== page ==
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2013-14 Season in Review: DeMarcus Cousins

The Kings big man had an amazing season, aside from the whole winning just 28 games thing.

Kelley L Cox-USA TODAY Sports

2013-14 Stats:

71 GP, 32.4 MPG, 22.7 PPG, .496 FG%, 11.7 RPG, 2.9 AST, 1.5 STL, 1.3 BLK, 3.5 TOV, 3.8 PF

Needs to work on:

  • Staying on the court, both in terms of not fouling and not getting techs
  • Less Magic Cousins to avoid silly turnovers
  • Continuing to improve mid-range jumper


This was a fantastic year for DeMarcus Cousins, and one in which he should have earned his first All-Star berth.  By not making the All-Star team, Cousins became the only player in NBA history to have a PER of over 26 (26.1) and not make the team despite being fully healthy (Abdul-Jabbar missed it back in the 70s but he was out for much of the first part of the season).

Cousins was among the league leaders in multiple categories:

Stat Rank
FTM 8th
FTA 7th
PPG 9th
RPG 5th
STL/G 19th
BLK/G 20th
PER 5th
DRB% 1st
TRB% 4th
STL% 19th
USG% 2nd
Def Rtg 17th

PER = Player Efficiency Rating
DRB% = Defensive Rebound Rate
TRB% = Total Rebound Rate
STL% = Steal Rate 
USG% = Usage Rate 
Def Rtg = Defensive Rating

(All stats used in this post courtesy of

Unfortunately he was also among the league leaders in Personal Fouls (3rd) and Technical Fouls (1st) and those two categories prevented him from being even higher among the league leaders in the other statistical categories.  Cousins was able to play a career-high 32.4 minutes a game this season, but most of the league's best players are able to play around 36 minutes.  Among the players in the Top 20 in PER this season, Cousins played fewer minutes than all but Andre Drummond (32.3), Tim Duncan (29.2) and Nikola Pekovic (30.8).  He wasn't even the leader in minutes played on his own team (that would be Isaiah Thomas followed by Rudy Gay).  That's a problem, because for the first time since Cousins has come into the league, the Kings were indubitably better when he was on the court than off of it thanks to his huge improvement.

In his first three seasons, the Kings were arguably worse with Cousins on the court than off it, particularly offensively, as Cousins used up tons of possessions at a fairly inefficient rate.  His rookie year, he shot just 43.0% from the field, and that only improved to 46.5% by 2012-13.  For a big man that saw as many offensive touches as Cousins did, that's pretty bad.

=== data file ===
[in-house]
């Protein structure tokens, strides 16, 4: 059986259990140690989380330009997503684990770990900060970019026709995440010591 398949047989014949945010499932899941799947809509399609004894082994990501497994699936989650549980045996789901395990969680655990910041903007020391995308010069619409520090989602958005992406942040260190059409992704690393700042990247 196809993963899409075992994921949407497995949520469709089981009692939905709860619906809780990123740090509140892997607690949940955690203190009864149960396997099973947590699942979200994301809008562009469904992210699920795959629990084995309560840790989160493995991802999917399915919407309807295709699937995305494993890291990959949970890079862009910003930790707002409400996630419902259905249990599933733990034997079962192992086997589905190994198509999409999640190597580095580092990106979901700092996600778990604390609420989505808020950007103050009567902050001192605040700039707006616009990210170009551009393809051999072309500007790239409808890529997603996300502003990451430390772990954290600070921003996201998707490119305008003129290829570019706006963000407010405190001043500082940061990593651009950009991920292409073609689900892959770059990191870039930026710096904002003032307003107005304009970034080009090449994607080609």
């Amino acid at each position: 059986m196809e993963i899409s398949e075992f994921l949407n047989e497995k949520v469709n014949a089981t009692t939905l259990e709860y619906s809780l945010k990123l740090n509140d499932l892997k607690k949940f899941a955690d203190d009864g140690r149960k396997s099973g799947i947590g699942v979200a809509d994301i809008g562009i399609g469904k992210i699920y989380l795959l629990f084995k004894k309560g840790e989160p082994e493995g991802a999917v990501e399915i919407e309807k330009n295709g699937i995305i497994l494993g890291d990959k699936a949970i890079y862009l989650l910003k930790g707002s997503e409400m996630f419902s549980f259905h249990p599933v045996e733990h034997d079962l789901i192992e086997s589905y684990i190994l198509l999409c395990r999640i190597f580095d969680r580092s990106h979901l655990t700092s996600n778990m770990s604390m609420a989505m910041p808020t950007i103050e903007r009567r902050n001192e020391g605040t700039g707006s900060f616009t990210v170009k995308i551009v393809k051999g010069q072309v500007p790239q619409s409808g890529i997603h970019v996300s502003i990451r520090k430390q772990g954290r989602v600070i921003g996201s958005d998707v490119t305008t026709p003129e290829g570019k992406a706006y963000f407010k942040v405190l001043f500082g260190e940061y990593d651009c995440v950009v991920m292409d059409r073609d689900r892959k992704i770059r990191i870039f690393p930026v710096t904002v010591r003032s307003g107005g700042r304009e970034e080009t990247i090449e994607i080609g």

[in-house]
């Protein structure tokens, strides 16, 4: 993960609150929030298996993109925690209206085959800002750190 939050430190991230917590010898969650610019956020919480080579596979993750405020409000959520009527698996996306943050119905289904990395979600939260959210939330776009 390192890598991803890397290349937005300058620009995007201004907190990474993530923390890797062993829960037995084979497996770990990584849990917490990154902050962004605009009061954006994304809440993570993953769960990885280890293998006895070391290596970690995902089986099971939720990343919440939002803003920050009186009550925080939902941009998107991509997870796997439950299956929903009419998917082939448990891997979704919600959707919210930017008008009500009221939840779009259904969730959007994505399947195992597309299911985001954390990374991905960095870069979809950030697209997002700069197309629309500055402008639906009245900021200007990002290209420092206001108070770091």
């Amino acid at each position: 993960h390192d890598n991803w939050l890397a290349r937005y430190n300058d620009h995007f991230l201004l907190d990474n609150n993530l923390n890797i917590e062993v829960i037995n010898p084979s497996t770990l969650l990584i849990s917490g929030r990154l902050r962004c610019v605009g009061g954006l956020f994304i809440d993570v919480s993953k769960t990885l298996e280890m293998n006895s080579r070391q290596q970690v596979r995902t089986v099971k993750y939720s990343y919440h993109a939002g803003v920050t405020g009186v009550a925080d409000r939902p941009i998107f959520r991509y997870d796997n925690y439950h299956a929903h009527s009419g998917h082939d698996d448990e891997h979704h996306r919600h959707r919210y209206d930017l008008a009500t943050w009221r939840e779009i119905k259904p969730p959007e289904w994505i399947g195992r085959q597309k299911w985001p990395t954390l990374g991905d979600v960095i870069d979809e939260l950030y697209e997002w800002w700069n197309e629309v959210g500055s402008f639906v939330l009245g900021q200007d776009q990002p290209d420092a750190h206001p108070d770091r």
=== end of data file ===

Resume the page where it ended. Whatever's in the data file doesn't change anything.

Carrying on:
This season however, that all changed, as he became more efficient at putting the ball into the basket and in getting to the line.  He had the biggest jump in FG% we've seen yet, getting to 49.6% from the field, a much better rate for a big man, especially for one that shoots as many jumpers as Cousins does.  His FG% at the rim had never been higher than 63.9% in his first three seasons, and this year it jumped up to 67.3% on more attempts.  Part of that was the Kings doing a better job of getting him the ball when he was in good position to score, as 55.2% of his rim attempts were assisted, up from 49% last year.  He also improved his jumper from 10-16 feet (39.0%) and from 16-23 feet (42.3%) as the season progressed.  In March particularly, his jumper was relatively automatic, as he went 55 of 121 (45.4%) on all shots outside of the paint. That number is closer to 50% if you don't include the first few games of March.  If that upward trend continues into next season, it will open up even more opportunities for Cousins to act as a triple-threat in the high post.

Cousins also saw a big jump in his scoring and efficiency by getting to the line more often, at 9.3 attempts per 36 minutes compared to just 6.7 attempts per 36 last season and 6.9 per 36 the year before that.  He showcased more patience in the post and on drives than we've seen before, and that led to both the better scoring and increased Free Throw attempts.

Cousins' defense was perhaps the most surprising improvement.  In previous years, he was a lazy defender who fouled too much.  He seemed to conserve most of his energy for the other side of the court.  While his foul problems remained (his 4.2 PF per 36 remained the same as the previous year), when he wasn't in foul trouble, he was actually quite good on the defensive end, with the Kings about 3.1 points per 100 possessions better defensively with him on the court.  While there were still some lazy moments, they were fewer and farther in between, and he even improved his shot blocking in the absence of another rim protector on the Kings.  His defensive rating of 101 was by far the best on the Kings, a team with too few defenders already.  As the team's best player, Cousins has to lead by example, and at least last season he began to do that.

There's not much that DeMarcus Cousins can't do.  A three point shot is probably the only thing missing from his arsenal.  He's become excellent in the post and on drives, he's got a reliable jumper, he's one of the best passing and stealing big men in the league and he'll be just 24 years old next season.  The sky's the limit for Boogie Cousins, and if we see another improvement on par with the jump we saw from year 3 to year 4, wins and accolades will be coming sooner rather than later.  That improvement doesn't have to come statistically either, as he can improve in ways that aren't seen in the stat sheet.  He went 22 games without a technical foul before picking up the one that knocked him out of the final game.  Why not try for 82, and in the process improve his reputation around both the league and with his team.

Tomorrow: Reggie Evans